score = score + 1
if op == '*':
if reduce(operator.mul, [soln[cell] for cell in cells]) == n:
continue
score = score + 1
return 10*score

# fitness function gives higher scores for fewer rule violations
def eval_func(genome):
soln = [i for i in genome]
score = error_c(soln) + error_h(soln) + error_v(soln) + error_r(soln, rules)
return 1000 - score

# global rules list
rules = []

def solve(infile):
# read cell definitions from file
cells = []
f = open(infile,'r')
for line in lines[:4]:
parts = line.strip().split()
for part in parts:
cells.append(int(part))

# generate global rules list
# rules = list[ operator, number, cells ]
# for example [*, 24, [1,2,3]]
for i, line in enumerate(lines[4:],1):
parts = line.strip().split()
n, op = int(parts), parts
c = [j for j,cell in enumerate(cells) if cell == i]
rules.append([op,n,c])

# solution is 16-element list
genome = G1DList.G1DList(16)
genome.setParams(rangemin=1, rangemax=4)
genome.setParams(bestrawscore=1000)
genome.evaluator.set(eval_func)

# terminate after 5000 generations or perfect match (score = 1000)
ga = GSimpleGA.GSimpleGA(genome)
ga.selector.set(Selectors.GRouletteWheel)
ga.terminationCriteria.set(GSimpleGA.RawScoreCriteria)
ga.setGenerations(5000)

# run evolution
ga.evolve(freq_stats=100)
print ga.bestIndividual()

if __name__ == "__main__":
solve('75.txt')
``````

It reads the specified puzzle and tries to solve it within 5000 generations. The fitness function works by giving a maximum score of 1000 points for a perfect solution. Each constraint violation lowers the score. Over time, the best solutions propagate and usually a perfect solution is found.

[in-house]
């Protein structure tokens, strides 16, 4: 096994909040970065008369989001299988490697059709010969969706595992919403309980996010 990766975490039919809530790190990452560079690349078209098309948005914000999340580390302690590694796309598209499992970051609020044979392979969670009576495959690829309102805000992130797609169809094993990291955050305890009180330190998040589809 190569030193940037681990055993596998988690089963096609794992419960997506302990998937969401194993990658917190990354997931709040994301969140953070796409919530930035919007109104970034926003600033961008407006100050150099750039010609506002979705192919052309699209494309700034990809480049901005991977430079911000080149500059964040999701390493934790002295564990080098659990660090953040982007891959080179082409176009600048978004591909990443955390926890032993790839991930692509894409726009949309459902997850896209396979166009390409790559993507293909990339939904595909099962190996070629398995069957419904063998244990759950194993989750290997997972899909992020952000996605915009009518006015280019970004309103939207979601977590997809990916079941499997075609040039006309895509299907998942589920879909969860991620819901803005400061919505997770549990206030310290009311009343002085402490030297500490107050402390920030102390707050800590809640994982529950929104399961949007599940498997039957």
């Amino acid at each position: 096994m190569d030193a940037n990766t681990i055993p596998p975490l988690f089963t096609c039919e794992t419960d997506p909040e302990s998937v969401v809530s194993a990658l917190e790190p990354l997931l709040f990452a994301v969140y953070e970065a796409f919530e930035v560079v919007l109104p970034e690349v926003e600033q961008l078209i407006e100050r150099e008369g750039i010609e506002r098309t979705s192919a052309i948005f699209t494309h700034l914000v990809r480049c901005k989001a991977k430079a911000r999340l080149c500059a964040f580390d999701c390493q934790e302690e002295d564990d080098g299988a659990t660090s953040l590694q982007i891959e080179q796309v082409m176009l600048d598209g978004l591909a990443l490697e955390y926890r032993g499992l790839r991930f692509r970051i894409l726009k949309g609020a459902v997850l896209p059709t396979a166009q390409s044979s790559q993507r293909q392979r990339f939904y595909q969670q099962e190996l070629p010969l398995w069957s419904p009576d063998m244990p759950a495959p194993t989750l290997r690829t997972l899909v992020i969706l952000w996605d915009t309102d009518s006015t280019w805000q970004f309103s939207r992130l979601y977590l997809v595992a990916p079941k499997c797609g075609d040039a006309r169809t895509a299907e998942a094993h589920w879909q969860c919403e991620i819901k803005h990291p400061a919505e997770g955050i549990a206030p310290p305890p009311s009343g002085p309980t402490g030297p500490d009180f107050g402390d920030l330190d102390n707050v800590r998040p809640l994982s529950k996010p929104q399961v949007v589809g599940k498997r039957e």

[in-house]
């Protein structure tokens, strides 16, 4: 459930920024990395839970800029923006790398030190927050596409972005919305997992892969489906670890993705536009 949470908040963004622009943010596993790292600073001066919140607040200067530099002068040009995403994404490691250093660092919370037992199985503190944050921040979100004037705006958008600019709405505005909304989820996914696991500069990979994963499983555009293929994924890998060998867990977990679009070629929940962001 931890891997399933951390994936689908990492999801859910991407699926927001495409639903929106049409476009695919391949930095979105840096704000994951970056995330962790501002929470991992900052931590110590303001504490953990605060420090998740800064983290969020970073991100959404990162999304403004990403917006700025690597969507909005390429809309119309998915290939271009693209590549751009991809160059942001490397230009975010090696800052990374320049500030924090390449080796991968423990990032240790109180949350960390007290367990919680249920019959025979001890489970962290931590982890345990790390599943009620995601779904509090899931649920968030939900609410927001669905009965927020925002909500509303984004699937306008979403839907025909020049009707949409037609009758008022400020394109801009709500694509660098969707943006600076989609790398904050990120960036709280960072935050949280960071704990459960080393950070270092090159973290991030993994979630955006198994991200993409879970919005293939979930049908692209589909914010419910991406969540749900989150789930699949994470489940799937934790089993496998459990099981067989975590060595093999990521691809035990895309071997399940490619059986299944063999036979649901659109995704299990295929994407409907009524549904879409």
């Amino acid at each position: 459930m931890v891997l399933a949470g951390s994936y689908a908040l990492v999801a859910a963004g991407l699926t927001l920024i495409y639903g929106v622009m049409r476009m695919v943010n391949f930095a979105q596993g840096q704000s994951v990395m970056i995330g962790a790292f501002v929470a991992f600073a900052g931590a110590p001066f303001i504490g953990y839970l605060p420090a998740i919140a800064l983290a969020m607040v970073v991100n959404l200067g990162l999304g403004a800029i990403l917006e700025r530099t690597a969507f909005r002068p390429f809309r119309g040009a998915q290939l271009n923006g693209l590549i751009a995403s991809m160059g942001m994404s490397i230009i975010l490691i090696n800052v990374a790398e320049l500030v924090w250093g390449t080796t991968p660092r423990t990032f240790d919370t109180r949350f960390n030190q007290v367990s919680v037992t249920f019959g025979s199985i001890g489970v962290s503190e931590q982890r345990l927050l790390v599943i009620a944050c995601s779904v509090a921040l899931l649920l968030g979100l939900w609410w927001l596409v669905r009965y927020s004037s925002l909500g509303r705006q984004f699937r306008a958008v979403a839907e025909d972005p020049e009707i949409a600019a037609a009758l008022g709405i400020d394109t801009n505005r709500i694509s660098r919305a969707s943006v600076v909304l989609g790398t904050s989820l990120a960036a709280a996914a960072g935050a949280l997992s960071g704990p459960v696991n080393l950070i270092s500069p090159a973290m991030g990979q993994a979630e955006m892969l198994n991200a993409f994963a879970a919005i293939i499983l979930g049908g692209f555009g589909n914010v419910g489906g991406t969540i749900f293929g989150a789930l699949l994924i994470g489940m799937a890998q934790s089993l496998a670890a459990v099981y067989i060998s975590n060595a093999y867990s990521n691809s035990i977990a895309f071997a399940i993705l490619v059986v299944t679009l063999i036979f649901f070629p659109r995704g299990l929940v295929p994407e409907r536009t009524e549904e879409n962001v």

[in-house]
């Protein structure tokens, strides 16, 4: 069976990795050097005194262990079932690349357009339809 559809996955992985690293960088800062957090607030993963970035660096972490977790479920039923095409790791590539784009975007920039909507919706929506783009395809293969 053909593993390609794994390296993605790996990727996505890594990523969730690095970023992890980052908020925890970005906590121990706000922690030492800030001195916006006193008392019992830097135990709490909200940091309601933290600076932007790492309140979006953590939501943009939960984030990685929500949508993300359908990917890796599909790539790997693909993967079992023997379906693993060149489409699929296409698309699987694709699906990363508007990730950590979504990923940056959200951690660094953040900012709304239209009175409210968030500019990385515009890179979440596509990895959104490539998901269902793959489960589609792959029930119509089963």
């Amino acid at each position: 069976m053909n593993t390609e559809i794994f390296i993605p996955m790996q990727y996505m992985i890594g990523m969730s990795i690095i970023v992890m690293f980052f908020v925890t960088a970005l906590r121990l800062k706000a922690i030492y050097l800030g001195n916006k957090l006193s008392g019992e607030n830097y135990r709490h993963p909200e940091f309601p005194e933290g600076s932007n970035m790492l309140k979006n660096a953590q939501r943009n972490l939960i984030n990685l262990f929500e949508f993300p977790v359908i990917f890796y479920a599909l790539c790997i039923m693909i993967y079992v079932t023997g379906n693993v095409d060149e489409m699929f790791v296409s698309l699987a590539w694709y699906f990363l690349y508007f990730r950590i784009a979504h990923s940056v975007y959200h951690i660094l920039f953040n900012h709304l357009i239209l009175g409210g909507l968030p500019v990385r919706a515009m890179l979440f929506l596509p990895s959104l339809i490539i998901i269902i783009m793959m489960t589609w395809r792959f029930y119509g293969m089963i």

I spent a fair amount of time playing with the settings to try out different population sizes and mutation rates, but ultimately, the defaults did a pretty good job. While the vertical, horizontal and mathematical criteria fully specify the rules, I also added an extra set of criteria to further penalize solutions without 4 of each number. Probably gratuitous, but it seemed to make things converge a bit faster.

Like always, use at your own risk. I think this code is correct, but it was also thrown together in a couple of hours for my own amusement and I only verified the solutions to a couple of puzzles.

This is what it looks like on a typical run:

``````Gen. 0 (0.00%): Max/Min/Avg Fitness(Raw) [1113.31(961.00)/756.03(897.00)/927.76(927.76)]
Gen. 100 (2.00%): Max/Min/Avg Fitness(Raw) [1137.93(997.00)/853.79(924.00)/948.28(948.27)]
Gen. 200 (4.00%): Max/Min/Avg Fitness(Raw) [1143.24(998.00)/853.01(929.00)/952.70(952.70)]

Evolution stopped by Termination Criteria function !

Gen. 271 (5.42%): Max/Min/Avg Fitness(Raw) [1138.08(1000.00)/825.62(915.00)/948.40(948.40)]
Total time elapsed: 1.869 seconds.
- GenomeBase
Score:           1000.000000
Fitness:         1138.080000

Params:      {'bestrawscore': 1000, 'rangemax': 4, 'rangemin': 1}

Slot [Evaluator] (Count: 1)
Name: eval_func - Weight: 0.50
Slot [Initializator] (Count: 1)
Name: G1DListInitializatorInteger - Weight: 0.50
Doc:  Integer initialization function of G1DList

Slot [Mutator] (Count: 1)
Name: G1DListMutatorSwap - Weight: 0.50
Doc:  The mutator of G1DList, Swap Mutator

Slot [Crossover] (Count: 1)
Name: G1DListCrossoverSinglePoint - Weight: 0.50
Doc:  The crossover of G1DList, Single Point

- G1DList
List size:   16
``````

And the puzzle solution

``````    List:        [4, 1, 2, 3, 1, 4, 3, 2, 2, 3, 1, 4, 3, 2, 4, 1]
``````

Anyway, I like KenKen and thought this was kinda cool. A direct, recursive solution should be reasonably easy to program as well. Just as some folks have done with Sudoku, it should also be possible to do this using a SAT solver. Still working on that one..